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IL notes: Schoop overcoming adversity
O's prospect missed more than two months with back injury
08/19/2013 10:00 AM ET
Jonathan Schoop was hitting .348 in May when he was injured.
Jonathan Schoop was hitting .348 in May when he was injured. (Ken Jancef/MiLB.com)

This year, Norfolk's Jonathan Schoop faced some adversity for the first time in his baseball career.

His troubles had nothing to do with a slump or a trade. The adversity was a stress fracture in his back that caused him to miss more than two months.

"I have never been out for a week, much less two months, and I've been playing since I was 4 years old," Schoop said. "I didn't know what to do. I couldn't walk away from it. I needed to fight my way through it."

Schoop has fought his way back onto the field for the Tides and is hitting .249 with eight homers and 31 RBIs in 56 games. While those numbers may not match the goals he set for himself before the season, they are more than respectable for a 21-year-old who's one of the youngest players in the International League.

"I knew I would be challenged by some good players with big league experience," Schoop said of his first taste of Triple-A. "My goal was to come here and prove myself, to play hard and to play well and do the things we need to do to win."

After a slow start in which he batted .222 in April, Schoop got hot in May. He was hitting .348 that month before the back injury knocked him out until the end of July.

But Tides manager Ron Johnson likes what he's seen from Schoop.

"He's still learning things a young player at this level needs to learn," Johnson said. "He's learning how to hit to right field, how to cut down strikeouts, things like that. But he's able to do some impressive things. When he runs into a ball and really hits it, it stays hit. He hits the ball like the guys in the big leagues do. He can turn the double play as well as anyone."

There remain kinks Schoop needs to work out offensively. He's struck out 46 times in 56 games and has drawn only 12 walks for a .300 on-base percentage. But the native of Curacao said he's just trying to keep things simple offensively.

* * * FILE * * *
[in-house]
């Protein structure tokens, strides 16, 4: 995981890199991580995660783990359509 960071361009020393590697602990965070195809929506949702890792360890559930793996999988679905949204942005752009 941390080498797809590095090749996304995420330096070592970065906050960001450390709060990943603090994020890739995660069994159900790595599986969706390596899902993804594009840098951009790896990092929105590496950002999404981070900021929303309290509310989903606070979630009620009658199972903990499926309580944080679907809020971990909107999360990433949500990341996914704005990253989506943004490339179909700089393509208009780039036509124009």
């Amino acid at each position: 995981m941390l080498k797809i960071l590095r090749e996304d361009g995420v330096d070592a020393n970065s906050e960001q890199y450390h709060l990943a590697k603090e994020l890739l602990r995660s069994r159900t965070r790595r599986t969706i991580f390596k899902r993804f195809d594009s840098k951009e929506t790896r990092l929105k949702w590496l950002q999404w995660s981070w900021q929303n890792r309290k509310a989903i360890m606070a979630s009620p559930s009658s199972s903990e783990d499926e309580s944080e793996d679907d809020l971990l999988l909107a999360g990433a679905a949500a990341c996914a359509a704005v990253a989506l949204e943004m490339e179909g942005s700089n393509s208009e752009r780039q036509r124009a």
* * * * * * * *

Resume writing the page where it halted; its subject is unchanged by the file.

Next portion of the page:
"I'm just trying to get my pitch, see it and hit it," Schoop said. "If you chase bad pitches at this level, they're going to keep throwing them."

Defensively, Schoop has primarily played second base since his return from the disabled list. While he's yet to make an error at the position, he said he's still learning things in the field.

"I'm trying to think about what I do before I do anything," he said. "Before a batter steps in the box, I'm trying to think through the game, know what I'm going to do before anything happens.

"If you know what you're going to do before every play, things start coming easier to you. The smarter you are, the easier the game is."

In brief

Tight races: While two IL pennant races have been decided, two are still very tight entering the final weeks of the season. In the North Division, Rochester is on top by two games over Pawtucket with Buffalo 3 1/2 games back and Lehigh Valley 4 1/2 behind. And the Wild Card remains up for grabs as Pawtucket begins the week with a one-game lead over Norfolk, 1 1/2 over Buffalo and 2 1/2 over Lehigh Valley. Durham opens the week with a magic number of three to win the South, while Indianapolis' magic number in the West is five.

Cumpton's coming along: Entering July, Indianapolis RHP Brandon Cumpton had a 4-5 record with a 3.71 ERA. He was 0-2 in July and is 2-0 in August, although his other numbers certainly have improved. Cumpton has a 3.26 ERA over the past two months, including a 2.84 mark in August, to lower his overall ERA to 3.55. That ranks 10th in the IL.

He said it: "It was a stupid decision. It's not something I'm proud of. I hurt the team at the time. It will never happen again." -- Syracuse RHP Ryan Mattheus to The (Syracuse) Post-Standard . The "decision" Mattheus talked about was punching his locker after a bad outing for Washington in May. He ended up breaking his right hand and missed extended playing time. In two relief appearances with the Chiefs, Mattheus has allowed one hit and one walk over three scoreless innings.

He said it, part II: "Mike [McCoy] is just a scrappy-type guy. Sometimes he gets pushed back because of prospects, but he's just a really good leadoff hitter. He's pesky up there. He's not scared to take a pitch. He'll hit with two strikes. When Mike puts his mind to it, he really battles." -- Buffalo manager Marty Brown to the Buffalo News. McCoy is hitting .247 in 93 games with the Bisons; in 54 games leading off, he has a .348 on-base percentage.

John Wagner is a contributor to MiLB.com. This story was not subject to the approval of the National Association of Professional Baseball Leagues or its clubs.
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